We headed back across town and drove down Fresh-water Lake road. This was new territory for us and we hoped that the lake would offer some other variety. Unfortunately, like most of the other larger lakes it was all frozen except for a little area along the edge. Here we would add a couple Arctic Terns before the threatening sky finally gave way to a cold damp drizzle. We ate lunch in the van at the lake.
Late in the afternoon, the skies would clear and we would drive the length of Gas well once again. Near the end we would walk a nice stretch of tundra, and would surprise Dave (one of the participants) with a birthday cake and hats. We celebrated his birthday on the high arctic tundra of Barrow with song, and a dark Parasitic Jaeger would swing around us at very close range. I was certain it was another gift! Upon continuing we would find a group of 7 Steller's Eiders in a puddle just off the road (4 male, 3 female). The only eider species we hadn't seen!
Then we would return for an early dinner. I was pleased to see the Temminck's had returned to its favorite haunt and that two of the newly arrived birders we'd met were standing underneath it recording its song (apparently the bird would remain through at least 20 June and many others would be treated to views of the bird!) We had to hurry though. We needed to eat, make a quick stop at the hotel, and make it back out to be driven via hum-v to Pt. Barrow. The northern most point in N. America.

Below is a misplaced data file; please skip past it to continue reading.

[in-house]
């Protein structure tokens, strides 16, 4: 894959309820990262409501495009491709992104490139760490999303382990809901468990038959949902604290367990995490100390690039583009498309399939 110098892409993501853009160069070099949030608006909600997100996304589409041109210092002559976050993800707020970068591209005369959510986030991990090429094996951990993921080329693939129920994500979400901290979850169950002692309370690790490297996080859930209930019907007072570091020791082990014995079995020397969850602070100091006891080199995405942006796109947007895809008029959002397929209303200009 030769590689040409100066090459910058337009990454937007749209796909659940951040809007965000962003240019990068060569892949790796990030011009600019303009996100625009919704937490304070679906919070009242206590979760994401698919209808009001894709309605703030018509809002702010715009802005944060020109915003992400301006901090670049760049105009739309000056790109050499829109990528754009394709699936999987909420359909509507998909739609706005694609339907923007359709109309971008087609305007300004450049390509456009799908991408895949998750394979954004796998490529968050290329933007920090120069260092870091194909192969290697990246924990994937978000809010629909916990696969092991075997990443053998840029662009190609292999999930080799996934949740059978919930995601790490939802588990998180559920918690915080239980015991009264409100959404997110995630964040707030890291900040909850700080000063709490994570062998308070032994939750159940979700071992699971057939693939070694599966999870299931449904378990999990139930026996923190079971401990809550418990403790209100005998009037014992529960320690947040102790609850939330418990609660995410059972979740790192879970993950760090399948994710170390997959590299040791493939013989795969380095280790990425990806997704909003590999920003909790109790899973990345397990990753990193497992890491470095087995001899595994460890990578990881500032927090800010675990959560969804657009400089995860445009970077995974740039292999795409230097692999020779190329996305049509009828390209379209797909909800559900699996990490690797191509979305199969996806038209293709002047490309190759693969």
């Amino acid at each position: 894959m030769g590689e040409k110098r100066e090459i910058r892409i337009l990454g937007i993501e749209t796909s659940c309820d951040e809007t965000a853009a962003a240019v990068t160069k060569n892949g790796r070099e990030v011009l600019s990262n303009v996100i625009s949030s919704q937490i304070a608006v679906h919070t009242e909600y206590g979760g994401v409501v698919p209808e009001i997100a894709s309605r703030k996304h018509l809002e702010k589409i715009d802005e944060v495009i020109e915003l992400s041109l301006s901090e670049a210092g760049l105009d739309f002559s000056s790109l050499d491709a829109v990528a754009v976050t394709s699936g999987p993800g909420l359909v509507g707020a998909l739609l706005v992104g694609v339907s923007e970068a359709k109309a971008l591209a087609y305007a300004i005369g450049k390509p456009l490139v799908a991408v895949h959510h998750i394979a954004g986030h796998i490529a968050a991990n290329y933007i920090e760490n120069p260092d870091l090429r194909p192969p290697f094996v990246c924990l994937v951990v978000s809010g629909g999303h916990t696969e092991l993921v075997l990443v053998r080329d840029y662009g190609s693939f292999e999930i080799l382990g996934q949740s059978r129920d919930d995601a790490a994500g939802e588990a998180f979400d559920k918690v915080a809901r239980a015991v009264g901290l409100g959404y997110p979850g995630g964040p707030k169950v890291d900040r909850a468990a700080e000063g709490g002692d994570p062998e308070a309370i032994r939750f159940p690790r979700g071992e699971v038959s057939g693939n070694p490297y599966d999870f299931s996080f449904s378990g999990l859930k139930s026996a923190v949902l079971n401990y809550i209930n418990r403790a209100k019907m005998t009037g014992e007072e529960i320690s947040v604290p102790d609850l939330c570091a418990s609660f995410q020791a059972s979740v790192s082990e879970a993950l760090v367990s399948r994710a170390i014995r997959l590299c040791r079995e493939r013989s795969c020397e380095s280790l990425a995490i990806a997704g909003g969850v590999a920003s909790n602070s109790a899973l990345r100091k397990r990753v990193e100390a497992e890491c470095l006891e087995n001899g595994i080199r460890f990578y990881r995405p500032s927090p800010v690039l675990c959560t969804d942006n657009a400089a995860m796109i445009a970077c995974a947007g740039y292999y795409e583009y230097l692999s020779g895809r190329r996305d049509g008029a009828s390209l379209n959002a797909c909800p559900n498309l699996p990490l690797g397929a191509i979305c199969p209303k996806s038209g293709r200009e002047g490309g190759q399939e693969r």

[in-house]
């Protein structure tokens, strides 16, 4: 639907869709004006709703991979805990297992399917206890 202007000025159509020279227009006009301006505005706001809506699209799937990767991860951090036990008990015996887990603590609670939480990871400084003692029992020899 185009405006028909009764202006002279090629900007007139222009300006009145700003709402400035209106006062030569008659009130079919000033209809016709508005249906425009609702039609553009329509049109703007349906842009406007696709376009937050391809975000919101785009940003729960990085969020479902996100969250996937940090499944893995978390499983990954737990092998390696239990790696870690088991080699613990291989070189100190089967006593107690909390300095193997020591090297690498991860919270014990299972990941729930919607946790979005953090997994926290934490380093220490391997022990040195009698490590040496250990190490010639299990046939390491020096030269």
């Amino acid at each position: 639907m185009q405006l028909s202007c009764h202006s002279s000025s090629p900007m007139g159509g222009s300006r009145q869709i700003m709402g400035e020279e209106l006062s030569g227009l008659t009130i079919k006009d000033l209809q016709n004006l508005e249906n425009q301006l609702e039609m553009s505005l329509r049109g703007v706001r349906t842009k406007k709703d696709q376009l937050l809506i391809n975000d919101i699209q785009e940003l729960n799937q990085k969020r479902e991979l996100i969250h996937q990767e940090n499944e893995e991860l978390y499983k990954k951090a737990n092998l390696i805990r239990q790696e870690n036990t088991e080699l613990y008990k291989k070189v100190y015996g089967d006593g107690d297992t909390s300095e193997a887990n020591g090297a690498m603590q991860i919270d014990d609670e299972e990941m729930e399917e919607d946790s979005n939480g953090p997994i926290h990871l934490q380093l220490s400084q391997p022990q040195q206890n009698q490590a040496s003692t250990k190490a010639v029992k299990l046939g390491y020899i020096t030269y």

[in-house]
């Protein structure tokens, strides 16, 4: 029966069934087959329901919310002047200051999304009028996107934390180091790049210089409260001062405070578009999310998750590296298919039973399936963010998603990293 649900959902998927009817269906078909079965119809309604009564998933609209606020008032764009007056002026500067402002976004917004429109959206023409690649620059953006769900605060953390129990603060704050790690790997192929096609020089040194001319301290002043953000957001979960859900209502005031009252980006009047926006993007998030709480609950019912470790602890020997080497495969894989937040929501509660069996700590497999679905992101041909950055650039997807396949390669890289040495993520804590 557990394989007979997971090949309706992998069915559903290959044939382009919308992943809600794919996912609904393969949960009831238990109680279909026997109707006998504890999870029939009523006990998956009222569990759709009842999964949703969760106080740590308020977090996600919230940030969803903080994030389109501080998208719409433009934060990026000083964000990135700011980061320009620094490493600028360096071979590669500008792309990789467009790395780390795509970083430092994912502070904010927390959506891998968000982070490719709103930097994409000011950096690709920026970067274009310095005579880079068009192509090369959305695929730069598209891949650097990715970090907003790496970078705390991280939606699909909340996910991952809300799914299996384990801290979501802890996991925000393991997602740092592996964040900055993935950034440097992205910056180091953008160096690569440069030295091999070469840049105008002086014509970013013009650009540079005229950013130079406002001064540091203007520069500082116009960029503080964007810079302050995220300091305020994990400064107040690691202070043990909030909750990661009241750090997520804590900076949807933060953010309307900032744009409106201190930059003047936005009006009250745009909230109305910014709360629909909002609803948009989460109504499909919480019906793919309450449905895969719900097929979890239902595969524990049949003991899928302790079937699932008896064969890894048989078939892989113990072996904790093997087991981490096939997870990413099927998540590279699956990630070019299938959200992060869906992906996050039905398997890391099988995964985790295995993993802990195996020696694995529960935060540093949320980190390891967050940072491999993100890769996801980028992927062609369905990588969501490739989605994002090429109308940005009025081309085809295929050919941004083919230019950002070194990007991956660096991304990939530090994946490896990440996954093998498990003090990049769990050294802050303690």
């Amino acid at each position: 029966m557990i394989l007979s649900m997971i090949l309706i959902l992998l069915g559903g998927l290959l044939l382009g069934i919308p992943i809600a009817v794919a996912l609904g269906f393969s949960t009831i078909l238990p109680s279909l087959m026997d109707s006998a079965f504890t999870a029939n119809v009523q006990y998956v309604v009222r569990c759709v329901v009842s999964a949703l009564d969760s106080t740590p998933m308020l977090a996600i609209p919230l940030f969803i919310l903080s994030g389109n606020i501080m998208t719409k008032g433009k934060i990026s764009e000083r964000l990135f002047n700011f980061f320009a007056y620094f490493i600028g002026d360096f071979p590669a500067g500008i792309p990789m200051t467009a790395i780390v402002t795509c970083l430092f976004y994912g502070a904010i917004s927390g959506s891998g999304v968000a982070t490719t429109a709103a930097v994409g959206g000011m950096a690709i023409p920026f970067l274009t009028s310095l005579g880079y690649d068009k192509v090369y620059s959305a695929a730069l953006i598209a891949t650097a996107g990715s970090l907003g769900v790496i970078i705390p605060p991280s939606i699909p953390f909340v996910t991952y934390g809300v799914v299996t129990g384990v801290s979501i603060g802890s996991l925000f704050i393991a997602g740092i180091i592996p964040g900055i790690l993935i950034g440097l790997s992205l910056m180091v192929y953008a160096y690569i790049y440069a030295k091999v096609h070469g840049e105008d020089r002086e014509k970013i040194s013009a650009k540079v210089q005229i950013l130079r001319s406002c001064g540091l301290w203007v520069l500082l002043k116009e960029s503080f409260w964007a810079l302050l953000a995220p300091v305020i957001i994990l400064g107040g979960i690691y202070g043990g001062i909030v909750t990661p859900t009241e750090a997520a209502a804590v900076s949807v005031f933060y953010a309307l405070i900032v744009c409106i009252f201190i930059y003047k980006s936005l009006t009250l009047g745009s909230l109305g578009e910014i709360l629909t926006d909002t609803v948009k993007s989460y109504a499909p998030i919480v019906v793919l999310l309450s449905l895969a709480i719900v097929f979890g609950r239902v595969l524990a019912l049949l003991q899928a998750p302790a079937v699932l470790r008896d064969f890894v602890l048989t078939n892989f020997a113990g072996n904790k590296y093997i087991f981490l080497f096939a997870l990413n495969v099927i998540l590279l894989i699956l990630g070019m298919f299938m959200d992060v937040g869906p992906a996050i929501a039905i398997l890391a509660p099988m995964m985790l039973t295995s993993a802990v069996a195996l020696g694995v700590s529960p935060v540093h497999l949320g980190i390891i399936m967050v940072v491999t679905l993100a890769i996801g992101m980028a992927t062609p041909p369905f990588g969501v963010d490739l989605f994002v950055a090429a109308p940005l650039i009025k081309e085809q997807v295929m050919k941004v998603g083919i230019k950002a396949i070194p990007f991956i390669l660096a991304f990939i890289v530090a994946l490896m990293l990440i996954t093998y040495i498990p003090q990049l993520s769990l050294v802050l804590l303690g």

We would drive past the signs we had seen earlier and drive up the beaches toward the point. En route, we would pass Bowhead whale skulls that had been harvested by the locals over the years. I was unimpressed again by the lack of open water here. I had hoped we would add some loons and other water birds here. Nothing but ice. There were a few Bearded Seals on the ice as we drove south to Plover Point. Here I would scan the horizon seeing only flying Arctic Terns and Glaucous Gulls while the others did some beach combing. Then we would move north toward Point Barrow. I was thrilled to see another large open lead materialize from behind a pressure ridge on our right. A Red-throated Loon would fly over, and a Thick-billed Murre would join the eiders that were coming into view as we drove north. A little bit more and I would get out and scan for some new birds.......or so I thought.